We are to study the mind and its education; but how? It is easy to understand how we may investigate the great world of material things about us; for we can see it, touch it, weigh it, or measure it. But how are we to discover the nature of the mind, or come to know the processes by which consciousness works? For mind is intangible; we cannot see it, feel it, taste it, or handle it. Mind belongs not to the realm of matter which is known to the senses, but to the realm of spirit, which the senses can never grasp. And yet the mind can be known and studied as truly and as scientifically as can the world of matter. Let us first of all see how this can be done.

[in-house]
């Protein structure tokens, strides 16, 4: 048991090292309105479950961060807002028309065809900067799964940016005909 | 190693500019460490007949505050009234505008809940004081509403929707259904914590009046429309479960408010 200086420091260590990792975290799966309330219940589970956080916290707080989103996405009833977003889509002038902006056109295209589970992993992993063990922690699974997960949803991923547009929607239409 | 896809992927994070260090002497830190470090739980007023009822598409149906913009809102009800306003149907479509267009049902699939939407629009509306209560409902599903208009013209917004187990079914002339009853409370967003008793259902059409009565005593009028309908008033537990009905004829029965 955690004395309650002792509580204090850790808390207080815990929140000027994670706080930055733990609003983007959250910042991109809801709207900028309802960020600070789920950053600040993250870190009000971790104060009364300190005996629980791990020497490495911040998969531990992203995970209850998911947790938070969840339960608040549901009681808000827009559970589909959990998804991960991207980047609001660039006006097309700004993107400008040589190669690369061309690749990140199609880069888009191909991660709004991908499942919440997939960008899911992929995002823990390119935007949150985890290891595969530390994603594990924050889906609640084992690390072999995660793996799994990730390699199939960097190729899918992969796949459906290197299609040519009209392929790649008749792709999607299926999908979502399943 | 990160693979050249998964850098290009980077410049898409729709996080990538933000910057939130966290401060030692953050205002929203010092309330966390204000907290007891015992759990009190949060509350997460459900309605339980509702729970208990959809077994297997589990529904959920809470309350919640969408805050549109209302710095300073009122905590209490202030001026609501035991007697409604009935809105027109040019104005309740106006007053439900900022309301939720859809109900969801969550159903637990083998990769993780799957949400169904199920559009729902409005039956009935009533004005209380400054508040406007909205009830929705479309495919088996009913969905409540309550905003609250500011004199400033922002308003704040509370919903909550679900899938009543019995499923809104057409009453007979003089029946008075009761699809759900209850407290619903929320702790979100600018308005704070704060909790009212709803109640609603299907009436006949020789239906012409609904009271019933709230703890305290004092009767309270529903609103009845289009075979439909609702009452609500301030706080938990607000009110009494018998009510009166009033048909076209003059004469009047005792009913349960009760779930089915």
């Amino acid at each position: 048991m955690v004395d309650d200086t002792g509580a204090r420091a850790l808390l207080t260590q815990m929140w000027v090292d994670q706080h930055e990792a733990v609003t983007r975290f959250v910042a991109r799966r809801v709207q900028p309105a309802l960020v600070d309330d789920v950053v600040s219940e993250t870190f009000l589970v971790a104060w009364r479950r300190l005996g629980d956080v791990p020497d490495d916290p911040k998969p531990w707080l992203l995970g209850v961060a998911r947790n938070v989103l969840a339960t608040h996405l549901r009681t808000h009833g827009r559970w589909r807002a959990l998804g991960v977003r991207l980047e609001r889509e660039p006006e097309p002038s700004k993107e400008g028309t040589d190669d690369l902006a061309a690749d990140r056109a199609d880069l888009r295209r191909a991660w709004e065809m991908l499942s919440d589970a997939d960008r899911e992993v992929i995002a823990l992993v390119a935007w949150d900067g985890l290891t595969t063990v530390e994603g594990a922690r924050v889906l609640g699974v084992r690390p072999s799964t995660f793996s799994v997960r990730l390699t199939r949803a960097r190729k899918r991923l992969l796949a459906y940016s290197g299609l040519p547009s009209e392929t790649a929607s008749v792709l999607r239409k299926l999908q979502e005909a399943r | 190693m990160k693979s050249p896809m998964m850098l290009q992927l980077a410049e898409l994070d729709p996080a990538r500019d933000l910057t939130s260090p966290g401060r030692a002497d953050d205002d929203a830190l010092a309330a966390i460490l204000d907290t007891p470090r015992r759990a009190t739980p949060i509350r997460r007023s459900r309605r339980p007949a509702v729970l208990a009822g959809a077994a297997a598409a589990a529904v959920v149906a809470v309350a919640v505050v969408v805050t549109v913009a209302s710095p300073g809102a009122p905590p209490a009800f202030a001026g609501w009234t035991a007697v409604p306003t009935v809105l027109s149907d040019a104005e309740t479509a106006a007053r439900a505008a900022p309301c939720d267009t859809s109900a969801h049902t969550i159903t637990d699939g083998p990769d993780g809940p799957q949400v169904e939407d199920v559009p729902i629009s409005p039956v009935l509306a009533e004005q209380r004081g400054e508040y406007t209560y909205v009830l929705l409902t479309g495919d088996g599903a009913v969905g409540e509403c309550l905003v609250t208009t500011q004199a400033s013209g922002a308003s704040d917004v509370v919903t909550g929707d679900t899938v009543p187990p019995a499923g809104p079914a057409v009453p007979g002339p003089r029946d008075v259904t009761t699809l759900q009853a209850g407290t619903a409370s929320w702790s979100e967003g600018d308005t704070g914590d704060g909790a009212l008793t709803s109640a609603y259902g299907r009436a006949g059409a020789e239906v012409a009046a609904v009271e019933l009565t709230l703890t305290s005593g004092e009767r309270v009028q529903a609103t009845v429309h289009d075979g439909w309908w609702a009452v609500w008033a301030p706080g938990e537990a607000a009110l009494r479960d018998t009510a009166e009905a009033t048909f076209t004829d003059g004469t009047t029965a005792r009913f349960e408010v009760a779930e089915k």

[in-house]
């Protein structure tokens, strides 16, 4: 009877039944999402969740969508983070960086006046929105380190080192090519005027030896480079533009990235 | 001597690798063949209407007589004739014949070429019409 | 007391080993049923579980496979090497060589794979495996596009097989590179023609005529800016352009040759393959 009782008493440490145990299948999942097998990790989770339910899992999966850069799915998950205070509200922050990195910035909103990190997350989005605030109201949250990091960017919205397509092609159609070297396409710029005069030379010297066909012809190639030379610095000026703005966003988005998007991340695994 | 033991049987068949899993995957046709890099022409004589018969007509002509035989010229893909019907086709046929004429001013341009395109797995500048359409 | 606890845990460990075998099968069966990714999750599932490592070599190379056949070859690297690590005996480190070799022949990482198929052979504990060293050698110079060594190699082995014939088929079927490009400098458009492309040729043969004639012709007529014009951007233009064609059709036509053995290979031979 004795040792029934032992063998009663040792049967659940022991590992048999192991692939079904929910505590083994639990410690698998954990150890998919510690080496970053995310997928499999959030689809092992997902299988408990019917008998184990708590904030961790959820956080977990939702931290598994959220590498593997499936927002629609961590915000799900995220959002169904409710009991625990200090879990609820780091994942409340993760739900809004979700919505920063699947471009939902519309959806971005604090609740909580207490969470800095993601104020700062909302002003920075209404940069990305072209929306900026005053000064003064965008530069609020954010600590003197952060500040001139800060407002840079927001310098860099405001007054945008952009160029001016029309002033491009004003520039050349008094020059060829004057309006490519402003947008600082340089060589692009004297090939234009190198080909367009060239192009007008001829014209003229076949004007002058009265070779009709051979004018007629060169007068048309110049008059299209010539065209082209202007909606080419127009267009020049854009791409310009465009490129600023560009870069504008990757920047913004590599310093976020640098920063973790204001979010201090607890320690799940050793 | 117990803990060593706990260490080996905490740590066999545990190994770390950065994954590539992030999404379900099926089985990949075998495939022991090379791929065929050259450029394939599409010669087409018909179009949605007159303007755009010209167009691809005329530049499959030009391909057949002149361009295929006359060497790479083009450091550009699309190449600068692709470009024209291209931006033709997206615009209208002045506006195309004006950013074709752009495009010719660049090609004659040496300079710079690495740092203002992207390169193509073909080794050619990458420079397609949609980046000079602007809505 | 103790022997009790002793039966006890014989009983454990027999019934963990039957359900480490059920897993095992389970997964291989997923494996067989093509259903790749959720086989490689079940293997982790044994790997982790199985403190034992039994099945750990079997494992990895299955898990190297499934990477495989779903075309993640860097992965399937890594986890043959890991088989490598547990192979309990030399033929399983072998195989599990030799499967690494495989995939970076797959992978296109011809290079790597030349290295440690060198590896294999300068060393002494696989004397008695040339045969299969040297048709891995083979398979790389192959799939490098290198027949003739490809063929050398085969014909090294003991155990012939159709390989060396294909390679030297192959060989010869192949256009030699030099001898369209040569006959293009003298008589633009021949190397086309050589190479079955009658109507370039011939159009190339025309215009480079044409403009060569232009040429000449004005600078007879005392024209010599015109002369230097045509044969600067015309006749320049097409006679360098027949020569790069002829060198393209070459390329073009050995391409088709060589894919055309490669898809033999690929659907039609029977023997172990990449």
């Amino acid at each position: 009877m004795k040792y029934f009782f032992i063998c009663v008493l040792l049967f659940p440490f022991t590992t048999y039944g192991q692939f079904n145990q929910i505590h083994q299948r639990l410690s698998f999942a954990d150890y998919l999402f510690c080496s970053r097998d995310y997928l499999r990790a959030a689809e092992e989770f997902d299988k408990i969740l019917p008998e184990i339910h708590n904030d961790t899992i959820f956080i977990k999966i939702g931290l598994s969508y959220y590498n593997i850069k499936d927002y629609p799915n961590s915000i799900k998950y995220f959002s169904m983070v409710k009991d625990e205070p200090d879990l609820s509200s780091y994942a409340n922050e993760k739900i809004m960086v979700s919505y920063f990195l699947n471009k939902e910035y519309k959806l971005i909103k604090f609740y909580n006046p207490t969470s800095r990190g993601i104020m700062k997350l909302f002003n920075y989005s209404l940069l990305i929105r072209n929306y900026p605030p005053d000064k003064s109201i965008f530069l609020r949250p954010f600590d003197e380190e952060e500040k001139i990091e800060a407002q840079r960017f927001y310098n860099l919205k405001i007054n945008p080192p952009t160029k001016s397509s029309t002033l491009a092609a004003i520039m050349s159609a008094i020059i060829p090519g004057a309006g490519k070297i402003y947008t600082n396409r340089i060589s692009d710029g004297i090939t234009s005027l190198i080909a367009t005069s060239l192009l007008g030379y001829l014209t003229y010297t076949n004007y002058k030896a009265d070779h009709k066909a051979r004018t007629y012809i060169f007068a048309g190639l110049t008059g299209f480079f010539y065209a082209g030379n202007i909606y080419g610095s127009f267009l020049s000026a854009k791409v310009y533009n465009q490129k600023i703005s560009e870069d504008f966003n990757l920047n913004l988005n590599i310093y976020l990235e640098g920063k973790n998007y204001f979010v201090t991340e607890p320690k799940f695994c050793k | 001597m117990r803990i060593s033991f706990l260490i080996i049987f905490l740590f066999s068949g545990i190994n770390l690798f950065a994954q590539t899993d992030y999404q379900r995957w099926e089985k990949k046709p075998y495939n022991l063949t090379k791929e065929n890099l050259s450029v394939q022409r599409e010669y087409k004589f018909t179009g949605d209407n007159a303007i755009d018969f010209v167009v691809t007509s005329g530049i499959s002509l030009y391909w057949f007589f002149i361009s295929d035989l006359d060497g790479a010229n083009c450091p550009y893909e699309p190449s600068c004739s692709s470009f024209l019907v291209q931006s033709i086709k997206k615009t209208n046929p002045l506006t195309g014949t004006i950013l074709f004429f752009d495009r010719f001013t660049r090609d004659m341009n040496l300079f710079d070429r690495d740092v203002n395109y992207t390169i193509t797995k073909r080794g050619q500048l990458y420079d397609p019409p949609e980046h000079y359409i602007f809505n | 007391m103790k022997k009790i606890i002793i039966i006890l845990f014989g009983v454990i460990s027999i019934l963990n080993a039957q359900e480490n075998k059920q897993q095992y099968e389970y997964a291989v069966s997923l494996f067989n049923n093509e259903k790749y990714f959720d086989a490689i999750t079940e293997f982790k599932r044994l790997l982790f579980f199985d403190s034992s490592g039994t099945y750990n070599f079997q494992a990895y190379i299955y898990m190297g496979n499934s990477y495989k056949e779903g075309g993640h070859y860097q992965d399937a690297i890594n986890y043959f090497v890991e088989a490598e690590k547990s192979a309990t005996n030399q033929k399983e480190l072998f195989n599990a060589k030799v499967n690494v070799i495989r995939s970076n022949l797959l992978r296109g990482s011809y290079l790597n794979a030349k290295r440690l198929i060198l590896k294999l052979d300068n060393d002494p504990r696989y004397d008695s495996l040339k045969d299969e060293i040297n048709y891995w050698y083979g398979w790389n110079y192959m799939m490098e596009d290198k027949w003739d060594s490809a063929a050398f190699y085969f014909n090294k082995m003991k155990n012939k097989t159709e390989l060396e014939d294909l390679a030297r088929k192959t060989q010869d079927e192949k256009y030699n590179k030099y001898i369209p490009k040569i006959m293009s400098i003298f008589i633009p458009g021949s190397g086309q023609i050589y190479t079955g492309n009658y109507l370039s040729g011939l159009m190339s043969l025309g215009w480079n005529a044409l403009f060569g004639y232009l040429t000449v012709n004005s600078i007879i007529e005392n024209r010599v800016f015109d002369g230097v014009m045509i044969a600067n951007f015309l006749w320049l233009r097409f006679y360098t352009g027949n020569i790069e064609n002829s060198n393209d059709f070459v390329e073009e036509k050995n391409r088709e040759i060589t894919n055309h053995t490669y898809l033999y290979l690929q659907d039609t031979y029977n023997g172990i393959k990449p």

1. The nature of interest: Interest a selective agent--Interest supplies a subjective scale of values--Interest dynamic--Habit antagonistic to interest. 2. Direct and indirect interest: Interest in the end versus interest in the activity--Indirect interest as a motive--Indirect interest alone insufficient. 3. Transitoriness of certain interests: Interests must be utilized when they appear--The value of a strong interest. 4. Selection among our interests: The mistake of following too many interests--Interests may be too narrow--Specialization should not come too early--A proper balance to be sought. 5.